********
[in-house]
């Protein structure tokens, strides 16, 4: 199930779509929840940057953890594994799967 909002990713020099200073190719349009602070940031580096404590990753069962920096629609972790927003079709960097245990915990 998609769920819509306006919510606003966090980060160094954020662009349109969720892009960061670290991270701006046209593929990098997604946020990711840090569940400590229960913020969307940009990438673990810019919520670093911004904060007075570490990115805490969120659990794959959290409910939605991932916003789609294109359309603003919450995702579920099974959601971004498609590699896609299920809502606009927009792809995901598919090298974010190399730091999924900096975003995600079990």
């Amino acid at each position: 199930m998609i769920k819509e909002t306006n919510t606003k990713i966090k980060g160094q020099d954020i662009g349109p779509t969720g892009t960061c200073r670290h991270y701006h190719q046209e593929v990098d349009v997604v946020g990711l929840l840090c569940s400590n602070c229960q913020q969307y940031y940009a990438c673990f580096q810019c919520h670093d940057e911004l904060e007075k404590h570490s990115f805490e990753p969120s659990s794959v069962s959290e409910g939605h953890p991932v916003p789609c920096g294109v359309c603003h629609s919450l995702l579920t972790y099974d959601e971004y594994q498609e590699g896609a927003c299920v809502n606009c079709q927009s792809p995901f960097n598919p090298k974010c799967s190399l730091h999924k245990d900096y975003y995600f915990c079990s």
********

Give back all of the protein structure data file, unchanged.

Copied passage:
[in-house]
């Protein structure tokens, strides 16, 4: 199930779509929840940057953890594994799967 909002990713020099200073190719349009602070940031580096404590990753069962920096629609972790927003079709960097245990915990 998609769920819509306006919510606003966090980060160094954020662009349109969720892009960061670290991270701006046209593929990098997604946020990711840090569940400590229960913020969307940009990438673990810019919520670093911004904060007075570490990115805490969120659990794959959290409910939605991932916003789609294109359309603003919450995702579920099974959601971004498609590699896609299920809502606009927009792809995901598919090298974010190399730091999924900096975003995600079990």
């Amino acid at each position: 199930m998609i769920k819509e909002t306006n919510t606003k990713i966090k980060g160094q020099d954020i662009g349109p779509t969720g892009t960061c200073r670290h991270y701006h190719q046209e593929v990098d349009v997604v946020g990711l929840l840090c569940s400590n602070c229960q913020q969307y940031y940009a990438c673990f580096q810019c919520h670093d940057e911004l904060e007075k404590h570490s990115f805490e990753p969120s659990s794959v069962s959290e409910g939605h953890p991932v916003p789609c920096g294109v359309c603003h629609s919450l995702l579920t972790y099974d959601e971004y594994q498609e590699g896609a927003c299920v809502n606009c079709q927009s792809p995901f960097n598919p090298k974010c799967s190399l730091h999924k245990d900096y975003y995600f915990c079990s």